02 April, 2018
Nothing and Something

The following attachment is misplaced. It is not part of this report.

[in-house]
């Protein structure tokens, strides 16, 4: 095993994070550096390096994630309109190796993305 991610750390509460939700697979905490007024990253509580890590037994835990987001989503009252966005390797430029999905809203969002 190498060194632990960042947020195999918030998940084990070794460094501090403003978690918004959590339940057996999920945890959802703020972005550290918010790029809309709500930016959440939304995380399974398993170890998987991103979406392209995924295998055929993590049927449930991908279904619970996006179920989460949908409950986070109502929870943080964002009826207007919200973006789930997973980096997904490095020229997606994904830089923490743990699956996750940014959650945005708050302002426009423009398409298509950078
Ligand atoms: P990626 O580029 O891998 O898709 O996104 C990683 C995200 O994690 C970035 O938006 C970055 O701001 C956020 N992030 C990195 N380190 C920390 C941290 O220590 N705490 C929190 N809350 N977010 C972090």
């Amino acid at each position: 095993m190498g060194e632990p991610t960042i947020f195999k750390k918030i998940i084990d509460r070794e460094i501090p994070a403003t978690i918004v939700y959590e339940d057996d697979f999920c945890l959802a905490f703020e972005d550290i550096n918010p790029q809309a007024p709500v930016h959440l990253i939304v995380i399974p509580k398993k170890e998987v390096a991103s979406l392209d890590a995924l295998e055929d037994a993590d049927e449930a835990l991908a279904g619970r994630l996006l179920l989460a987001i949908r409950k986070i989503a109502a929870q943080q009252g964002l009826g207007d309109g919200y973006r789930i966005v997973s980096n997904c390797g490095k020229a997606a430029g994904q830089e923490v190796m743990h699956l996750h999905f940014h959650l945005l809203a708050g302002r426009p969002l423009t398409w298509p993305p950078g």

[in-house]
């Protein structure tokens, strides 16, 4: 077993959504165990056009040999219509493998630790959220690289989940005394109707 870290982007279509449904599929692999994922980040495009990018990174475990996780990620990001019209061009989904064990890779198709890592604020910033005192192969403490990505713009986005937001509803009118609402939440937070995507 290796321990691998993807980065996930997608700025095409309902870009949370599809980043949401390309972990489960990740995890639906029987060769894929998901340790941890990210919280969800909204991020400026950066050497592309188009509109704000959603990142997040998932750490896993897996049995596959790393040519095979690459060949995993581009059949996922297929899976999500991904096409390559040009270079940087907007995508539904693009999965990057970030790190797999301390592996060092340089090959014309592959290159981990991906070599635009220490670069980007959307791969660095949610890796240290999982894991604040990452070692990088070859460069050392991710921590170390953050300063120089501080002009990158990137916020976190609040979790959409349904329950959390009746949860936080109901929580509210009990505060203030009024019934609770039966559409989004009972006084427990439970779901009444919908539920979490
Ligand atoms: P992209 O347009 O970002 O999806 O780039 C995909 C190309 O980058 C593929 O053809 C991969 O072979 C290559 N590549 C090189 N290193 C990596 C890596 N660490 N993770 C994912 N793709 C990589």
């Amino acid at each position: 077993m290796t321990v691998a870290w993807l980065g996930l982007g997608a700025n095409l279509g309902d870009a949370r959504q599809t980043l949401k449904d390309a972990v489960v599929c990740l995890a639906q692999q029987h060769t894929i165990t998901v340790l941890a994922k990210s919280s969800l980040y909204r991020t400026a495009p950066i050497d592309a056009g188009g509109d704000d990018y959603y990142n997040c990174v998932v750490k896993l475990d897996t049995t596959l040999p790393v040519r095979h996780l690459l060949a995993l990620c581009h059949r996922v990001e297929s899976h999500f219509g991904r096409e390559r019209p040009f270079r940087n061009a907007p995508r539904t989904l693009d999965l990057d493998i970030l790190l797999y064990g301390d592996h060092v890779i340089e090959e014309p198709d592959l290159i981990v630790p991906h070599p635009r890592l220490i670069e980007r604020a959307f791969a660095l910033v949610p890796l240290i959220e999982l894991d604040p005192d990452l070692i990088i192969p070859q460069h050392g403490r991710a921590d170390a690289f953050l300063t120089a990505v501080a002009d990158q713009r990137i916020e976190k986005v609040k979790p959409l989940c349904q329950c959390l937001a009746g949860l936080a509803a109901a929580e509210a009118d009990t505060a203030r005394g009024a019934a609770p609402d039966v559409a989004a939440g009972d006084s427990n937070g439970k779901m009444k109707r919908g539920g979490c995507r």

Nothing and Something Every time a writer puts pen to page, or binary code to laptop, he or she takes a risk. Will the audience love my writing? Will I get an agent? Will this book ever get published? Then there are other risks like: should I get an Mfa? What happens if you don't take a risk? Two things. Nothing and Something. Wait, you mean I don't have to take a risk? I can leave my novel about giant chicken invaders in the drawer or on my laptop? Yes. That is your right. And nothing will happen to the novel. But something will happen to you...if you are truly a writer. Because someone who is truly a writer can't let their writing sit for weeks or months or years without be touched, without doing some work on it. Someone who is truly a writer can't go a day without thinking about their writing. It could be thoughts on a novel in progress, or an idea for a new novel that bubbles to the surface of your psyche. Regardless, you will feel the effects of not writing: sorrow, a feeling of being out of step with the world, confusion, irritability. A complete shut down of all mental faculties, leaving you howling in the corner of your bedroom in a tattered robe, with a boiled egg in your pocket. Okay, the last one was an exaggeration, but you get my point. Not taking a risk in writing your novel or short story, or picture book affects you as a person because you are a writer. There is nothing on this good Earth that will satiate your writing passion except writing. I have a YA scifi novel that I am editing. I think I'm on draft four. It should be done by the end of the month. I don't write dozens of drafts. I write a solid, meaty, first draft and hit each revision hard--not allowing myself to shy away from dumping paragraphs or characters, or going line by line to make sure I told the story in the best way possible. I am ruthless at editing and revision. I have a list of ideas for at least half a dozen scifi and fantasy novels that I'm ready to get started on. My mind is a writer's mind and it never stop. And I am so blessed and grateful that it doesn't. What if you don't think about writing every week or you pull out your novel you've been working on for the past ten years and have a go at it once a year? Does this mean you're not a writer? I think it means your a hobbyist. Which is fine. Writing isn't your passion. Something else is. Writing may be your stress reliever or quirkiness that exhibits itself once or twice a year, but it is not who you are. What if you used to write daily or even weekly and it's been a month or six months or even a year since you've written anything beyond a report for work? Are you exhibiting the signs I mentioned above? If so, you need to cut out the fluff in your life and get back to writing. If not, that means your passion lies elsewhere and you should figure out what it is. Being a writer doesn't mean you have to write 5,000 words a day or even 500. Sit down and write. Your writing brain will let you know when it's time to stop for the day. Let writing be a natural extension of who you are. I don't know who said it, but it's so true "we always make time for what's important." You have time to write 5 pages a day in your twenty four hour day.